The Marine Corps is banking on a new approach for managing its mobile devices — one that that could pave the way for civilian and uniformed personnel to use their own smartphones for work.
The service is on the verge of launching a small beta program with Verizon, Sprint and AT&T to test the feasibility of wireless carriers managing the security of mobile devices, based on Marine Corps policies and standards, said Rob Anderson, chief of Command, Control, Communications and Computers-Vision & Strategy Division at Marine Corps Headquarters.
While the ultimate goal is to allow personnel to use their own devices, the four-month beta will test a small pool of 20 loaned Apple and Android smartphones from the carriers, Anderson said at a March 7 Federal Mobile Computing Summit. Sprint is providing multi-personality smartphones, based on the Android operating system, that isolate the business and personal domains of the phone, a key enabler for rolling out bring-your-own-device capabilities.
“We can’t touch that side no matter what because of the security inside of the device,” Anderson said of the phone’s personal domain. The business domain on the phone used for government work will be managed by the carriers and can be remotely wiped if needed.
The loaned devices must first undergo penetration and security testing, Anderson said. If the solutions are not secure, “then we have to change our approach with the pilot.”
If the tests go well, the Marines could begin implementing the plan by the second quarter of 2015, he said. “The technology exists now,” he said. “It’s a legal issue.”
One concern is that people will bear the cost of using their personal devices for work, essentially providing a free service to the government. But if the government funds the management of the device and capabilities for accessing work data, “we have now paid for something,” he said.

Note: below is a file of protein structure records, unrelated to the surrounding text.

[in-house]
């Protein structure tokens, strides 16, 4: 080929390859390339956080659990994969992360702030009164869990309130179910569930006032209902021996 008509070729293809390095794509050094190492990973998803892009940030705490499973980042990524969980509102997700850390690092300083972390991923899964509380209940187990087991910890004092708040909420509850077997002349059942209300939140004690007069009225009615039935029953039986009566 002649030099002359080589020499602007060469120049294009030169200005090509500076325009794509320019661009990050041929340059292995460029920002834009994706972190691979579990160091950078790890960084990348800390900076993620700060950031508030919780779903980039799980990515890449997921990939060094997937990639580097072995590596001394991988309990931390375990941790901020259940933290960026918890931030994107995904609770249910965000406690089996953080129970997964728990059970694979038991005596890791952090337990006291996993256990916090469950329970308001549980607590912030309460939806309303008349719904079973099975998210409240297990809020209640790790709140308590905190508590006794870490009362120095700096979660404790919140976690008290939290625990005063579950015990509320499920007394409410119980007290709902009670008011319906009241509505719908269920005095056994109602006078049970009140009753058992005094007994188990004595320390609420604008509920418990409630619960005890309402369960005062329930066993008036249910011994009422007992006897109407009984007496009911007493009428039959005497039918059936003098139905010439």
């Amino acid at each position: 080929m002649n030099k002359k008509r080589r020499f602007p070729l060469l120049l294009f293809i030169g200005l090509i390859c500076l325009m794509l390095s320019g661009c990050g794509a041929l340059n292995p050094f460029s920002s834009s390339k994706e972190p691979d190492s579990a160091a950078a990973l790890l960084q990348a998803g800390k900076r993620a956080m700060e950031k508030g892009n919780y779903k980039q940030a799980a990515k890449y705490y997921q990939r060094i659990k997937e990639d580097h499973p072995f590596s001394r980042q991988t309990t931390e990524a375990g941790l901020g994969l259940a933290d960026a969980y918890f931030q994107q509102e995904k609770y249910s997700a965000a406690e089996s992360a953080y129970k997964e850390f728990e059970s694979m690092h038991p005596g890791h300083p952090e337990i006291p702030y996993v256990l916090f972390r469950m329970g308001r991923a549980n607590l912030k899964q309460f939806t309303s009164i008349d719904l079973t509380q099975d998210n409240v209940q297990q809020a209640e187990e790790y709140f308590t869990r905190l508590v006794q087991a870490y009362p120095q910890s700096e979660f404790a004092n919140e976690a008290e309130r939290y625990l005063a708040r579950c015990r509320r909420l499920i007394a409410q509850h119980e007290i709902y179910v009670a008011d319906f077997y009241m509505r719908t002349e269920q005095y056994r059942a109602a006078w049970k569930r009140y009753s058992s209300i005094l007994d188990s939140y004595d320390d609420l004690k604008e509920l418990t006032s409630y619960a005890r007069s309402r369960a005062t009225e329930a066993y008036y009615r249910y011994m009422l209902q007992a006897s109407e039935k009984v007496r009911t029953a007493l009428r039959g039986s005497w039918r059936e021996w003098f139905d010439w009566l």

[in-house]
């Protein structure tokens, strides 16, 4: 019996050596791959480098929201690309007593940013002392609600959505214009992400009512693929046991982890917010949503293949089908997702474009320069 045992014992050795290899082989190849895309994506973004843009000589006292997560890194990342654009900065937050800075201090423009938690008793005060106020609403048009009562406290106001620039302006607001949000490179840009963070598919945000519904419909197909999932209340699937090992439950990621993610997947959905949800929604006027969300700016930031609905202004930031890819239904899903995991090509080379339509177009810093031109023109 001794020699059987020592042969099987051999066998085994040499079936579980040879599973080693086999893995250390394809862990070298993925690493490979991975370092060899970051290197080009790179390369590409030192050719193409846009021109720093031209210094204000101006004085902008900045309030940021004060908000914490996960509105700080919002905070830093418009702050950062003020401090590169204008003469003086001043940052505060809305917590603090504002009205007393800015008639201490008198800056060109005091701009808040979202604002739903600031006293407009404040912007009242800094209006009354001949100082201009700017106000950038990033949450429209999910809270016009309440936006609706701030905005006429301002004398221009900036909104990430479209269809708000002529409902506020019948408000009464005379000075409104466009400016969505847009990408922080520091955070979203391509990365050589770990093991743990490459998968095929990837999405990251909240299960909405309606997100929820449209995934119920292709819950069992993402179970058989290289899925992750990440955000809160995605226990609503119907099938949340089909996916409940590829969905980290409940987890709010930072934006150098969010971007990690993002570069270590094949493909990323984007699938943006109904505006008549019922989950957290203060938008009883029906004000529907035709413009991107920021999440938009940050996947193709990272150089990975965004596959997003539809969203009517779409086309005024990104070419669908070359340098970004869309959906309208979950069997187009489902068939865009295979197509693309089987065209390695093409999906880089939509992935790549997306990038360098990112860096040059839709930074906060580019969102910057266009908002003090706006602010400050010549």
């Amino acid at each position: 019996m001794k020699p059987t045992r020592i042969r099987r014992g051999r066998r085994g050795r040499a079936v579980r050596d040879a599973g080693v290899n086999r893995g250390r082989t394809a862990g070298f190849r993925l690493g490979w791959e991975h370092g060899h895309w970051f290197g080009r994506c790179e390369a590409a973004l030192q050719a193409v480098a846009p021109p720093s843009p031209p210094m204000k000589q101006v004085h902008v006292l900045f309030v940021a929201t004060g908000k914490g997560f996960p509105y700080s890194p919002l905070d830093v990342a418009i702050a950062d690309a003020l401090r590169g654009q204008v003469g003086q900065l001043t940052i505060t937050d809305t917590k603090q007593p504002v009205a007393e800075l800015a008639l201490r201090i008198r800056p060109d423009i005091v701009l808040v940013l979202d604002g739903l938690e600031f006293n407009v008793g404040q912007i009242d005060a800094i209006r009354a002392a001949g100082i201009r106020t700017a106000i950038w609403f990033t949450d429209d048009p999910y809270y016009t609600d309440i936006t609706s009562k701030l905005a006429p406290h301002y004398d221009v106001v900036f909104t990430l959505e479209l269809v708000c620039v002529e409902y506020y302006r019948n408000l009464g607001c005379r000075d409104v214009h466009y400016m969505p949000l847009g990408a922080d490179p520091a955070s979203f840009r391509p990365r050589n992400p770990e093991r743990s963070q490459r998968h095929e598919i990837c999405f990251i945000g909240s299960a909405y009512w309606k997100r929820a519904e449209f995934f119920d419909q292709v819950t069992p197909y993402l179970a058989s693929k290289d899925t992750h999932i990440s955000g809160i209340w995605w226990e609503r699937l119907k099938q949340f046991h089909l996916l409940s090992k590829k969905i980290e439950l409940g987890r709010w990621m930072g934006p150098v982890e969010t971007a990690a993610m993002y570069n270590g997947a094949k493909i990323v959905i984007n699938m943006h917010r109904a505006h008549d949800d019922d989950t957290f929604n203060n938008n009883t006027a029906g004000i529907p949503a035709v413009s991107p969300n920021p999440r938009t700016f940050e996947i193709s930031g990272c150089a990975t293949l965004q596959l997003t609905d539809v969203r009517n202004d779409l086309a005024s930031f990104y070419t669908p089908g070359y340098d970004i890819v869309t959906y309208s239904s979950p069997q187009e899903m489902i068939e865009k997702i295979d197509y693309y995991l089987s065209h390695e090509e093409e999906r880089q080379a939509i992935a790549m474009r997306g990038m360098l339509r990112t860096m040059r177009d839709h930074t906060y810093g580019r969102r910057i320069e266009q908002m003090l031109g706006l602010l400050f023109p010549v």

One of the major drivers for moving to a personally-owned, government-managed model is cost savings. But those savings would come from shifting the cost of voice and data to the user, which could be a sticking point from people without unlimited plans. There are also cost implications for users overseas.
The Marine Corps will use a survey to gauge user interest among uniform and civilian employees. With no additional funding being allocated for the mobility effort, Anderson said the benefits of allowing employees to use their personal devices are huge.
“If we eliminate half of our voice and data plans, that means we can increase devices by 85,000 for no additional costs,” he said. Today, the Marine Corps manages about 11,000 devices.
“If our experiment doesn’t work, then the pilot will end up not involving the carriers anymore and would involve us managing the devices through our own infrastructure.”
Another alternative is using a new mobile device management service provided by the Defense Information Systems Agency, but that’s only for government devices. Plus, the projected cost of managing mobile devices in-house or through a carrier is less expensive than DISA, Anderson said.
Under the Marine Corps strategy, users would be able to do work on their personal devices similar to how they use government- issued BlackBerry devices. Anderson envisions other military services using companies like Verizon and Sprint to manage their devices.
“If the Marine Corps can do it, than that means the Army and the Navy and Air Force and civilian agencies can do it, unless they have something that would preclude them from having a personally-owned, corporate-enabled device,” Anderson said.